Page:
Locking it down..

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.. Probably the most common complaint of "wannabe" writers, is the lack of time they have to commit to their projects. Day jobs, family and the inability to keep your head in the game whilst juggling everything else are struggles we're all familiar with. So, those of us who weren't (and had no loved ones) in imminent danger from Covid-19, ought to have rejoiced at the enforced time chained to our notebooks and laptops. Why then, have writers, rather than publishing reams of new material produced during lockdown, been reporting reduced inspiration and motivation? The time might have been a blessing, but the restrictions, fear and constant loop of bad news that came with it affected us all, and all in highly personal ways. The three week announcement, which felt largely like a nice opportunity to those of us who were safe, felt different come week nine and, in my case, it was all a bit of a mixed bag.

In between the Netflix binge-watching, movie nights with friends over Facetime and eating my bodyweight in ice-cream (which ironically increased both my bodyweight and our ice-cream budget exponentially) I did make some big leaps. I finished the historical novel I've been working on for two years, chased contributions for a collaborative project, waded through the research for my latest travel book and even drafted the plans and first chapter of a new novel. I was elected volunteer editor of the Tolkien Society's Member's Magazine and threw myself into the role with great gusto, grateful for the time to find my feet. Nonetheless, I couldn't shake the feeling that I should be doing more. And what of lockdown itself? It's certainly a new one to me and, hopefully, won't happen again in my lifetime (once we're fully through this pandemic), so shouldn't I also be using that in some way?

A letter from reader Julia Thorley in the June edition of Writing Magazine hit the proverbial nail for all of us having that debate with ourselves: "The virus isn't the story, it offers the perfect setting for the locked room mystery... relationships being built or falling apart. our dependence on technology, a spy thriller or conspiracy yarn... By all means start with the virus: but then what?... Agents will be swamped with diaries recording battles to find toilet paper or home-school children, as well as heart-breaking stories of seperation and loss..." I'd been bemoaning my failure to keep a diary, so was grateful to Ms Thorley for letting me off that hook as well. I felt better, but was no closer to any conclusions of my own. Aside from the individual writerly plight, book fairs, speaking engagements and literary events had been cancelled, screenwriters were hit by the cancellation of TV shows, book shops were deserted (though Waterstones reported a 400% increase in online sales so they'll probably survive). The whole industry was in completely new territory, of which the boundaries seemed to change by the hour. What was the answer for any of us?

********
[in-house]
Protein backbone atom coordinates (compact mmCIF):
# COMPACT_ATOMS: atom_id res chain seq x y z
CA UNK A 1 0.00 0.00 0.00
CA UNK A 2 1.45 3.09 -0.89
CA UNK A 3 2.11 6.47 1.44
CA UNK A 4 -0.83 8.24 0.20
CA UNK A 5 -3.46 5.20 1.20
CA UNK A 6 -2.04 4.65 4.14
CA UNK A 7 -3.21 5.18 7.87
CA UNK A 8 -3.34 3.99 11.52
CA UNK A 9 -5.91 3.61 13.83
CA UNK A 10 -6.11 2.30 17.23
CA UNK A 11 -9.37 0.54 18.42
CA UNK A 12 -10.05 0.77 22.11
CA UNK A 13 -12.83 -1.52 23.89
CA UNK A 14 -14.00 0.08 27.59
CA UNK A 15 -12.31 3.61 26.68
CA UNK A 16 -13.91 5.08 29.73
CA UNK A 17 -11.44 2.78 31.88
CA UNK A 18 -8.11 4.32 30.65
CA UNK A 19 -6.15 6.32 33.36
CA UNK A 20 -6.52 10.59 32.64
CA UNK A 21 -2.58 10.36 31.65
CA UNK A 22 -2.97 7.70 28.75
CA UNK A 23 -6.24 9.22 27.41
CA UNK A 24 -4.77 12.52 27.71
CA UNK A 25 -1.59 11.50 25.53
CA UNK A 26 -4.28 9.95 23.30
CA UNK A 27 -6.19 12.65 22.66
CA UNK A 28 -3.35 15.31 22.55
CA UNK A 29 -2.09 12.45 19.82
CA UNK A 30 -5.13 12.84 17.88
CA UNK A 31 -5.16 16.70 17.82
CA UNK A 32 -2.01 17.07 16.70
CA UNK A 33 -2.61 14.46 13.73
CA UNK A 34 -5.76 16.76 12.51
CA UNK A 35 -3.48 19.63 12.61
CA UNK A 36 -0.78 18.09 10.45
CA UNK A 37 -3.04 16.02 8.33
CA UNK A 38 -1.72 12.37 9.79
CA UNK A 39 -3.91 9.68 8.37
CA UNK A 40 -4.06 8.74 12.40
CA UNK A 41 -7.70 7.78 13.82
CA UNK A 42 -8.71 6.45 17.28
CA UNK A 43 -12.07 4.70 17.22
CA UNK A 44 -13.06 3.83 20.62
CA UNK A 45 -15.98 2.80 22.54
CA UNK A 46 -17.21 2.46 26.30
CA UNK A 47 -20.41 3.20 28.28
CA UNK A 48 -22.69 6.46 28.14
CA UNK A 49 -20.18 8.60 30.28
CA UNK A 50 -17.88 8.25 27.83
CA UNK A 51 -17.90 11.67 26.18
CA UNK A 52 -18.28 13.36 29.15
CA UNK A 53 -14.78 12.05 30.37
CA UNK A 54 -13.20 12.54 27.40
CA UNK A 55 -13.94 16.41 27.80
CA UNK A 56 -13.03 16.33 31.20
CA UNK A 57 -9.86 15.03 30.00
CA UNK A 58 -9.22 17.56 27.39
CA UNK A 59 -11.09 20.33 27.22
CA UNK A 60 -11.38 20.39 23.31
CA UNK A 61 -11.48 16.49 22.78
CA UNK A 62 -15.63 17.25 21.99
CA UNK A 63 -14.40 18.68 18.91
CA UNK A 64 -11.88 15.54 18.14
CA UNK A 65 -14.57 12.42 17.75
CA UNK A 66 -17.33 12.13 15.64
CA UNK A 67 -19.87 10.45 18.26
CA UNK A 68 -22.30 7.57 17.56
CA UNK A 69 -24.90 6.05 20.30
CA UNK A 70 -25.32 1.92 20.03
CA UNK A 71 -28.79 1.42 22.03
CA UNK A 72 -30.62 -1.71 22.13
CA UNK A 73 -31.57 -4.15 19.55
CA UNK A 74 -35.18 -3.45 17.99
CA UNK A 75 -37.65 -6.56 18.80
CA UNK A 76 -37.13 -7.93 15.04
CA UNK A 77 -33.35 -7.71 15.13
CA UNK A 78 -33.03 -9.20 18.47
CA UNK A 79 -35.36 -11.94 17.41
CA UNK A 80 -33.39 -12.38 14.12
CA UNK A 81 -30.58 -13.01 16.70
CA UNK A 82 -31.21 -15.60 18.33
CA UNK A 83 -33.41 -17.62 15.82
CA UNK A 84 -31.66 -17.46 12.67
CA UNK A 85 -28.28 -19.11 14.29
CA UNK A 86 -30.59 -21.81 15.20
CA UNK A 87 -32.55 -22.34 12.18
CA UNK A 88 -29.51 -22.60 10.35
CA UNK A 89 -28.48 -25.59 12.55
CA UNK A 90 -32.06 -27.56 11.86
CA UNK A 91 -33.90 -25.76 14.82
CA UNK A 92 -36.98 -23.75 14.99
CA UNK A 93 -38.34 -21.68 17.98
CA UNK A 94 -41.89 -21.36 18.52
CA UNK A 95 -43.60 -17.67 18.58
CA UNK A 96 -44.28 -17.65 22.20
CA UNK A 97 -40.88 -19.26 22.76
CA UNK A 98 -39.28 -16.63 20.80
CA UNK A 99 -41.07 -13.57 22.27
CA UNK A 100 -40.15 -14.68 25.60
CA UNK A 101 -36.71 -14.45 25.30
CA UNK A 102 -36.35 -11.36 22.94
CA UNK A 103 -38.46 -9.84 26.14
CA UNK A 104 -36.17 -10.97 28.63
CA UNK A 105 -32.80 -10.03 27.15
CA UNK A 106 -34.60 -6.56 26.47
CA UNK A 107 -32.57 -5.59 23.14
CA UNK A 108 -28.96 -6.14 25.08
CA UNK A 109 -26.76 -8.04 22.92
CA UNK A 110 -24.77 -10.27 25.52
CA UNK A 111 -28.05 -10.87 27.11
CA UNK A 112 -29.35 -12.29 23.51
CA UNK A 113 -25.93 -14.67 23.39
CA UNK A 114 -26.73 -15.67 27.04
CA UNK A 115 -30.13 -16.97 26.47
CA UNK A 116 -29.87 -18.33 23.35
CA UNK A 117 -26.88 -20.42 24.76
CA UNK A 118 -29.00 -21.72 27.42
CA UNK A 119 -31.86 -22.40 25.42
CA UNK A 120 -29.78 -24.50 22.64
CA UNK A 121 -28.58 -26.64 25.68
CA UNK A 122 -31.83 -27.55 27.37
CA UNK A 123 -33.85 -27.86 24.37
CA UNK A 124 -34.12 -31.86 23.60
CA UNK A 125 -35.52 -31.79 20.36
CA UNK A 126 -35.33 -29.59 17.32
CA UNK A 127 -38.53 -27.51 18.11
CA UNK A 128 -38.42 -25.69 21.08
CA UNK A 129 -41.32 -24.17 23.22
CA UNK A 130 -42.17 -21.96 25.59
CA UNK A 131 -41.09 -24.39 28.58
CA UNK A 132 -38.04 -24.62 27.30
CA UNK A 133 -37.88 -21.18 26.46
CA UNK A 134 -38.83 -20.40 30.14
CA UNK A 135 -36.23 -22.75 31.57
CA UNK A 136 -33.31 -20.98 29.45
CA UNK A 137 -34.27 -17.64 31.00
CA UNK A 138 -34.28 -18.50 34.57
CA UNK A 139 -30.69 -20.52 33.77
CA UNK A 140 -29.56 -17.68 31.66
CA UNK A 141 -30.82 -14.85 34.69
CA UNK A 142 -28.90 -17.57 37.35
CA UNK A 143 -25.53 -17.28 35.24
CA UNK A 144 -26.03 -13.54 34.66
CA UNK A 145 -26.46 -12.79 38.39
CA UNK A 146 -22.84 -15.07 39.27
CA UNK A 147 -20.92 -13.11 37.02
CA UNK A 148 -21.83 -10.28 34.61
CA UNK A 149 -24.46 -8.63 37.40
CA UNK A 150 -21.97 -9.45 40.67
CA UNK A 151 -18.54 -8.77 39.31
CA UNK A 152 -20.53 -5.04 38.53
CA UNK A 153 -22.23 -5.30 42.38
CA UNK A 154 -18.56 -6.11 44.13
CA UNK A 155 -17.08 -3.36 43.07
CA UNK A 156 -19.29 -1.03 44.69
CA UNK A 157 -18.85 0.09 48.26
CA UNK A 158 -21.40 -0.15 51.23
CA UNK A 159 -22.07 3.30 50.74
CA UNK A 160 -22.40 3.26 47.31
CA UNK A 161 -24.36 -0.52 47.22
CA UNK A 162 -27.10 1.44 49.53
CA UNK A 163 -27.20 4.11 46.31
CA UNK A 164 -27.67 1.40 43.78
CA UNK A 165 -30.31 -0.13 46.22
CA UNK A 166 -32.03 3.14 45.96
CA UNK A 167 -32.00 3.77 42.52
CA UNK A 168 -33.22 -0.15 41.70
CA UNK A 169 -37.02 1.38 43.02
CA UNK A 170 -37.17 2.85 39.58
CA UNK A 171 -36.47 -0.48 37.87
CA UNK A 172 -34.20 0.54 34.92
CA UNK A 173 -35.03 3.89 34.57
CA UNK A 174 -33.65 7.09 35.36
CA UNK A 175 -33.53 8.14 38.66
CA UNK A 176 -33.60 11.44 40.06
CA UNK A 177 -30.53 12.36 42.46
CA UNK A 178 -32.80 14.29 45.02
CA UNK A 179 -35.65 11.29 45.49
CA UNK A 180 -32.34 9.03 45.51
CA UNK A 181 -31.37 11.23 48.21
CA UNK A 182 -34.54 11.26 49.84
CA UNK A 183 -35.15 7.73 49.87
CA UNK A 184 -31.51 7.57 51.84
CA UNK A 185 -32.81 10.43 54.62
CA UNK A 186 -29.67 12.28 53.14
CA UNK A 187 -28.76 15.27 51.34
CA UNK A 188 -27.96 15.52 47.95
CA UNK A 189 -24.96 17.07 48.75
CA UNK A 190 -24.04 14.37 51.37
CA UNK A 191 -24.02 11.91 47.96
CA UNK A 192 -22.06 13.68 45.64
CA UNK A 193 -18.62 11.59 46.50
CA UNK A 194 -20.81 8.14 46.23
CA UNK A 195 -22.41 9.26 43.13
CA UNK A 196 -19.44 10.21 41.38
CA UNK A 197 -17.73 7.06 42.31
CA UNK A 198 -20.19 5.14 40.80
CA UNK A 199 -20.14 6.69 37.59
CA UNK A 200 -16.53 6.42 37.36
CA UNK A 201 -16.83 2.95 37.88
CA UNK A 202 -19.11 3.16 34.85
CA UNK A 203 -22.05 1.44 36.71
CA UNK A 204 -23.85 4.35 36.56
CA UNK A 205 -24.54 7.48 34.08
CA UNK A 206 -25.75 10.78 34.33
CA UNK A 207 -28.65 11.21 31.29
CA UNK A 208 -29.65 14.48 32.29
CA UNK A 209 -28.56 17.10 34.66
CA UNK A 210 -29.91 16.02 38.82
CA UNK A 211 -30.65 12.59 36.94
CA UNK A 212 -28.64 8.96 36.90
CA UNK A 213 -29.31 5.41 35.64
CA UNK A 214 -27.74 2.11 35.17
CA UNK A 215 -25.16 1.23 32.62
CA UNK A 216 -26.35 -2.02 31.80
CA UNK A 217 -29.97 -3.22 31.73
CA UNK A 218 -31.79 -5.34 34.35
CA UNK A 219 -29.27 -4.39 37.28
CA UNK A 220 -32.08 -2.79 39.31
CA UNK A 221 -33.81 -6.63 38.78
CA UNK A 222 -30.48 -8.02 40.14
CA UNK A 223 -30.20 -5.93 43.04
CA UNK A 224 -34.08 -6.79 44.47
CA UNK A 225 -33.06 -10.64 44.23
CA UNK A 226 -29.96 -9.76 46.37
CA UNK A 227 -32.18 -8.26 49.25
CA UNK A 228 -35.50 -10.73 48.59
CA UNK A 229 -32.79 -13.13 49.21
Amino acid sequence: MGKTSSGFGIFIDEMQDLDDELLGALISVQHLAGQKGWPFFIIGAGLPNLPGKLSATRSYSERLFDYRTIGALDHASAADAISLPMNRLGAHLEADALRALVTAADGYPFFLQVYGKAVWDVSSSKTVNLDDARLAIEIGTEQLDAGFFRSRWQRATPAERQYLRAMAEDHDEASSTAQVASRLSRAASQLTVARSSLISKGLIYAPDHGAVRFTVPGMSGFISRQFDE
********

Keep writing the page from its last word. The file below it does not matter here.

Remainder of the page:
I think, really, it's just to be kind to ourselves and accept that everyone reacted to and used this time differently. Any gains or achievements were massive wins in such turbulent circumstances and if all we did was manage to keep ourselves clean, then that counts too. I'm pleased with what I managed overall - though I still believe I could have done more - but the more vital things I learned are that:

1, This is what I want to do. This is the only thing I want to do. I can be disciplined and productive and I can make the lifestyle work for me in a healthy and enjoyable way. 2, My partner (a photographer) works mainly from home, and me doing so as well doesn't make us want to kill each other.

When, after almost four months, I got the details about going back to my day-job, I was quietly devastated. I would miss him terribly and I would miss being a full-time writer just as much. For the first time in my life I'd had a true taste of it, things were still unfinished, and I wasn't ready to give my new routine up. The universe obviously heard my complaints, because three weeks after going back, the company made me redundant. Financially, this is not okay, but emotionally and mentally it is the only way I see myself moving forward. I'm applying for part-time positions here and there to keep myself afloat, but I don't want to work for anyone else full-time again. This is my job now, this is what I do and I intend to use this series of setbacks as my biggest opportunity yet. Perhaps there are others in a similar position who, through the highs and lows of lockdown, learned more than they worked. Perhaps they failed to find their motivation or inspiration, but came out the other side with a fresh perspective. Perhaps these people are exactly what the world needs now.

So, I ask myself again; "by all means start with the virus: but then what?"..


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